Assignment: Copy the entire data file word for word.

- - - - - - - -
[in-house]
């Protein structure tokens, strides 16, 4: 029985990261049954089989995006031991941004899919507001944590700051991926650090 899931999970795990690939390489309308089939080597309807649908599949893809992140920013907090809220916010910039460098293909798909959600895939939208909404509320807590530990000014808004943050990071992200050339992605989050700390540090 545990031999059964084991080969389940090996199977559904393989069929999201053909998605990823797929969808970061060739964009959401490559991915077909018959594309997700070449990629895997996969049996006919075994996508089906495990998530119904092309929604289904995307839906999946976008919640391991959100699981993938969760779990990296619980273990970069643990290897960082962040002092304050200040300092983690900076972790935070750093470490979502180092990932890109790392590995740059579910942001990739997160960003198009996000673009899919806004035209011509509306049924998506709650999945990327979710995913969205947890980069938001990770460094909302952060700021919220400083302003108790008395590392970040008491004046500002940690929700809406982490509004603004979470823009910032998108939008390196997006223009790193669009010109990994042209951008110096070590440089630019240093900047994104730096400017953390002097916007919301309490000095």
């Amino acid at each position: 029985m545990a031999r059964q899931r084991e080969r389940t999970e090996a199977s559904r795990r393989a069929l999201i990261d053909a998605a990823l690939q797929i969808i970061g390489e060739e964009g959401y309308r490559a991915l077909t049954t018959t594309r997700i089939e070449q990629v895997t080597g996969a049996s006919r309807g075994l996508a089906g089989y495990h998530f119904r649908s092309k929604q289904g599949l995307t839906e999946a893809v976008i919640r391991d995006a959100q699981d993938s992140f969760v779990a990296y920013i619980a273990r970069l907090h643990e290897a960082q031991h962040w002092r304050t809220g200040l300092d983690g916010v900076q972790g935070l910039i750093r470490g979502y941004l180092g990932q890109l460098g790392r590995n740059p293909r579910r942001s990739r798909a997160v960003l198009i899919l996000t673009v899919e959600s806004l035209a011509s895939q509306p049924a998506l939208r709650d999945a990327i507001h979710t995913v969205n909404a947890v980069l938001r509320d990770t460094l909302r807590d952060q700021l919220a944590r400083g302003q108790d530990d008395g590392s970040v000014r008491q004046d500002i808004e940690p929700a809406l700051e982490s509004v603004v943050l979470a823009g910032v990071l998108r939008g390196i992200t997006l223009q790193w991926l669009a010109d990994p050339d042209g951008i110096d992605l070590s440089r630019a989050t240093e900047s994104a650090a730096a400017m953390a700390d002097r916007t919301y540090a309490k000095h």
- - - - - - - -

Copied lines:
[in-house]
């Protein structure tokens, strides 16, 4: 029985990261049954089989995006031991941004899919507001944590700051991926650090 899931999970795990690939390489309308089939080597309807649908599949893809992140920013907090809220916010910039460098293909798909959600895939939208909404509320807590530990000014808004943050990071992200050339992605989050700390540090 545990031999059964084991080969389940090996199977559904393989069929999201053909998605990823797929969808970061060739964009959401490559991915077909018959594309997700070449990629895997996969049996006919075994996508089906495990998530119904092309929604289904995307839906999946976008919640391991959100699981993938969760779990990296619980273990970069643990290897960082962040002092304050200040300092983690900076972790935070750093470490979502180092990932890109790392590995740059579910942001990739997160960003198009996000673009899919806004035209011509509306049924998506709650999945990327979710995913969205947890980069938001990770460094909302952060700021919220400083302003108790008395590392970040008491004046500002940690929700809406982490509004603004979470823009910032998108939008390196997006223009790193669009010109990994042209951008110096070590440089630019240093900047994104730096400017953390002097916007919301309490000095």
């Amino acid at each position: 029985m545990a031999r059964q899931r084991e080969r389940t999970e090996a199977s559904r795990r393989a069929l999201i990261d053909a998605a990823l690939q797929i969808i970061g390489e060739e964009g959401y309308r490559a991915l077909t049954t018959t594309r997700i089939e070449q990629v895997t080597g996969a049996s006919r309807g075994l996508a089906g089989y495990h998530f119904r649908s092309k929604q289904g599949l995307t839906e999946a893809v976008i919640r391991d995006a959100q699981d993938s992140f969760v779990a990296y920013i619980a273990r970069l907090h643990e290897a960082q031991h962040w002092r304050t809220g200040l300092d983690g916010v900076q972790g935070l910039i750093r470490g979502y941004l180092g990932q890109l460098g790392r590995n740059p293909r579910r942001s990739r798909a997160v960003l198009i899919l996000t673009v899919e959600s806004l035209a011509s895939q509306p049924a998506l939208r709650d999945a990327i507001h979710t995913v969205n909404a947890v980069l938001r509320d990770t460094l909302r807590d952060q700021l919220a944590r400083g302003q108790d530990d008395g590392s970040v000014r008491q004046d500002i808004e940690p929700a809406l700051e982490s509004v603004v943050l979470a823009g910032v990071l998108r939008g390196i992200t997006l223009q790193w991926l669009a010109d990994p050339d042209g951008i110096d992605l070590s440089r630019a989050t240093e900047s994104a650090a730096a400017m953390a700390d002097r916007t919301y540090a309490k000095h």